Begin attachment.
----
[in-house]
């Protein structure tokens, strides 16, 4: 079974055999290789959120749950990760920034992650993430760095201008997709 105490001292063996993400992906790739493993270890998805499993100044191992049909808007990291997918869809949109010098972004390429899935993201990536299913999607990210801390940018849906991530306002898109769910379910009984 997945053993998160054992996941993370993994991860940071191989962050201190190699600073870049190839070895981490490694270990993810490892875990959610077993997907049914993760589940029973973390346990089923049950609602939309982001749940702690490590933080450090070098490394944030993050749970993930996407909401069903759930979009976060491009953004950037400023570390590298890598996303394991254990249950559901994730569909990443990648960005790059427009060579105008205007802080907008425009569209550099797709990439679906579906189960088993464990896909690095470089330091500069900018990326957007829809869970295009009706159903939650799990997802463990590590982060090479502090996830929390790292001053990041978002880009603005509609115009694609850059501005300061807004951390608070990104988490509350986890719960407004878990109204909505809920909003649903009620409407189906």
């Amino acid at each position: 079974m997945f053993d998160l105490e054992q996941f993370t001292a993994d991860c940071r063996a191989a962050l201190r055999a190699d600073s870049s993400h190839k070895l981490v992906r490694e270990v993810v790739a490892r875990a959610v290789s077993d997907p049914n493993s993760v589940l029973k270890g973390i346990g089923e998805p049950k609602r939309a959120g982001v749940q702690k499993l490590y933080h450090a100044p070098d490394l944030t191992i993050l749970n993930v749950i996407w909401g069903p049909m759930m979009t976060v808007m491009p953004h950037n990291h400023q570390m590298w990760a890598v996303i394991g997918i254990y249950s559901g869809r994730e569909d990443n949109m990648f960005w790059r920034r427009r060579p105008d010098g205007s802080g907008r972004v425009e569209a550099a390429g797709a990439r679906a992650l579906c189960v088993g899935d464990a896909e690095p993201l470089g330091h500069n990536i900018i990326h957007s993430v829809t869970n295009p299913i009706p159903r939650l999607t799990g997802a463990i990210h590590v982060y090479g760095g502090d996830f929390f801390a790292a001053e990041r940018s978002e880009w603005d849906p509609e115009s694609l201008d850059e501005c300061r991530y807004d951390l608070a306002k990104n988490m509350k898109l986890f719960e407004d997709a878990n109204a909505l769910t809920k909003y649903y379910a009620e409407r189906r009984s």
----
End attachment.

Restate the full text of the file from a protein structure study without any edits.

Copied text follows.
[in-house]
């Protein structure tokens, strides 16, 4: 079974055999290789959120749950990760920034992650993430760095201008997709 105490001292063996993400992906790739493993270890998805499993100044191992049909808007990291997918869809949109010098972004390429899935993201990536299913999607990210801390940018849906991530306002898109769910379910009984 997945053993998160054992996941993370993994991860940071191989962050201190190699600073870049190839070895981490490694270990993810490892875990959610077993997907049914993760589940029973973390346990089923049950609602939309982001749940702690490590933080450090070098490394944030993050749970993930996407909401069903759930979009976060491009953004950037400023570390590298890598996303394991254990249950559901994730569909990443990648960005790059427009060579105008205007802080907008425009569209550099797709990439679906579906189960088993464990896909690095470089330091500069900018990326957007829809869970295009009706159903939650799990997802463990590590982060090479502090996830929390790292001053990041978002880009603005509609115009694609850059501005300061807004951390608070990104988490509350986890719960407004878990109204909505809920909003649903009620409407189906």
């Amino acid at each position: 079974m997945f053993d998160l105490e054992q996941f993370t001292a993994d991860c940071r063996a191989a962050l201190r055999a190699d600073s870049s993400h190839k070895l981490v992906r490694e270990v993810v790739a490892r875990a959610v290789s077993d997907p049914n493993s993760v589940l029973k270890g973390i346990g089923e998805p049950k609602r939309a959120g982001v749940q702690k499993l490590y933080h450090a100044p070098d490394l944030t191992i993050l749970n993930v749950i996407w909401g069903p049909m759930m979009t976060v808007m491009p953004h950037n990291h400023q570390m590298w990760a890598v996303i394991g997918i254990y249950s559901g869809r994730e569909d990443n949109m990648f960005w790059r920034r427009r060579p105008d010098g205007s802080g907008r972004v425009e569209a550099a390429g797709a990439r679906a992650l579906c189960v088993g899935d464990a896909e690095p993201l470089g330091h500069n990536i900018i990326h957007s993430v829809t869970n295009p299913i009706p159903r939650l999607t799990g997802a463990i990210h590590v982060y090479g760095g502090d996830f929390f801390a790292a001053e990041r940018s978002e880009w603005d849906p509609e115009s694609l201008d850059e501005c300061r991530y807004d951390l608070a306002k990104n988490m509350k898109l986890f719960e407004d997709a878990n109204a909505l769910t809920k909003y649903y379910a009620e409407r189906r009984s």